Institutional Ownership and Tax Aggressiveness
Inder K. Khurana
University of Missouri at Columbia - Robert J. Trulaske, Sr. College of Business
William J. Moser
University of Missouri at Columbia - Robert J. Trulaske, Sr. College of Business; University of Missouri - School of Accountancy
August 31, 2009
AAA 2010 Financial Accounting and Reporting Section (FARS) Paper
In this paper we examine whether institutional ownership affects firm tax aggressiveness. We use five-year cash effective tax rate and yearly permanent book-tax differences to proxy for a firm’s level of tax aggressiveness. Using a sample of firms with institutional ownership data from 1995-2008, we find that firms with higher levels of total institutional ownership are generally more tax aggressiveness. When we evaluate the investment horizon of institutions by dividing total institutional ownership into short-term and long-term institutional ownership, we find that firms with relatively higher levels of short-term institutional ownership generally are more tax aggressive. In contrast, firms with relatively higher levels of long-term institutional ownership are generally less tax aggressive. Overall, our results suggest that short-term institutional shareholders influence firm management into becoming more tax aggressive in an effort to maximize firm value in the short-term. However, institutional shareholders with a longer investment horizon discourage firm tax aggressiveness.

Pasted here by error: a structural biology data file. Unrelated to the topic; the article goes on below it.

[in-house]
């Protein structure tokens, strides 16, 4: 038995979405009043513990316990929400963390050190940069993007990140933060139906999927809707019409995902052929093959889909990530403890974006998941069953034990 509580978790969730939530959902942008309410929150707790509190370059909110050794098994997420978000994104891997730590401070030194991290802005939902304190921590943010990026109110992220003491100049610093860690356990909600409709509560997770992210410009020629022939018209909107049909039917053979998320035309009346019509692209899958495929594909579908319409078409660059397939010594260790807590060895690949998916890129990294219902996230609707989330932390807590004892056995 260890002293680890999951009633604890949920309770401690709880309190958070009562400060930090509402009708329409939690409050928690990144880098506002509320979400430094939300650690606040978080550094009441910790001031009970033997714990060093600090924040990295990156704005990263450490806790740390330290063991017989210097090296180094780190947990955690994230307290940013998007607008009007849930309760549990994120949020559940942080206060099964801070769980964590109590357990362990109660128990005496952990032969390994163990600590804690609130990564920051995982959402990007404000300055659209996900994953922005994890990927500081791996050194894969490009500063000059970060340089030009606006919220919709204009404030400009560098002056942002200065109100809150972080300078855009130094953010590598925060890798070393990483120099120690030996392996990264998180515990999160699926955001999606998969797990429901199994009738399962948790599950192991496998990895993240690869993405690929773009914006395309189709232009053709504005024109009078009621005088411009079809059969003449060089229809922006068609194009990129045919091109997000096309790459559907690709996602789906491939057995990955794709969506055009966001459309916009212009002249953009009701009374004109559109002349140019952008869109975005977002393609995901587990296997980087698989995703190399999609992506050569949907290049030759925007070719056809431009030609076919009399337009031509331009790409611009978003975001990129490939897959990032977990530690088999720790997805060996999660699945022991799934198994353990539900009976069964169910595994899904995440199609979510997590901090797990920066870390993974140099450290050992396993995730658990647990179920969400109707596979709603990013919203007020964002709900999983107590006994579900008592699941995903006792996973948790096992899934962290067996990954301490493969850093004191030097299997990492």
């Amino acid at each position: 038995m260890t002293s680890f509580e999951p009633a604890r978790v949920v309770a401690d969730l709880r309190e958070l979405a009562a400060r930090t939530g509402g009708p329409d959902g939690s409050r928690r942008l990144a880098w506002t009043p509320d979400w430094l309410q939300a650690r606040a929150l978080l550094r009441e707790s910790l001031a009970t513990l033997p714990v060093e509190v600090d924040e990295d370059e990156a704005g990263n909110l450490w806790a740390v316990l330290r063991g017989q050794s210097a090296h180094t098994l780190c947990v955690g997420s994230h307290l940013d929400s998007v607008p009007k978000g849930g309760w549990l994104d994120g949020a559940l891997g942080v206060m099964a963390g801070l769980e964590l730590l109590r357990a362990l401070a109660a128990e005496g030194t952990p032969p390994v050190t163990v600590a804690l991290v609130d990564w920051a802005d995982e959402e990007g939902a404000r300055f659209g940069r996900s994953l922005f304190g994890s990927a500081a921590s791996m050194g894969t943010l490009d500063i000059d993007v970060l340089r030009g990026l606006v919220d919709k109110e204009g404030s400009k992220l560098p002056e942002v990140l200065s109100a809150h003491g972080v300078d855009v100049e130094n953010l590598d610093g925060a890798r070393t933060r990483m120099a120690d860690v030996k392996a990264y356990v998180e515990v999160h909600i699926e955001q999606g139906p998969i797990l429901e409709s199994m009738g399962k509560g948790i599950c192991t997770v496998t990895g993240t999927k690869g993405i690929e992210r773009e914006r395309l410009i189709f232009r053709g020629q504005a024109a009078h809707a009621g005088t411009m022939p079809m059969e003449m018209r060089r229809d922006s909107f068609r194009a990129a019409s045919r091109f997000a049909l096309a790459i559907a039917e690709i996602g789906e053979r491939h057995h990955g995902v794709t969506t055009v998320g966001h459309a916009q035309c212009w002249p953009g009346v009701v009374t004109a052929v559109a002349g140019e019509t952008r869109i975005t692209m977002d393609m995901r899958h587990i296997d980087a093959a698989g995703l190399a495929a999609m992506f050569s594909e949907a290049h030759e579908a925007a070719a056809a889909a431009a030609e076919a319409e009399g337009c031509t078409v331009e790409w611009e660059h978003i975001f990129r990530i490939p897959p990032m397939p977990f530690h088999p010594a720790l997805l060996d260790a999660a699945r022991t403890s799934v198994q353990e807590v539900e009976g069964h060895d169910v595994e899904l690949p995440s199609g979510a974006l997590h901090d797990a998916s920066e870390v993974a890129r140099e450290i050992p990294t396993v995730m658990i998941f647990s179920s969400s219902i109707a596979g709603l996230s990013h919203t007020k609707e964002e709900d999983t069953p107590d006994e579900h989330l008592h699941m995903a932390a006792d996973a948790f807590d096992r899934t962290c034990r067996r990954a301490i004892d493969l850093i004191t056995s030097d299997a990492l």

Number of Pages in PDF File: 43
Keywords: Tax Aggressiveness, Institutional Ownershipworking papers series
Date posted: August 31, 2009
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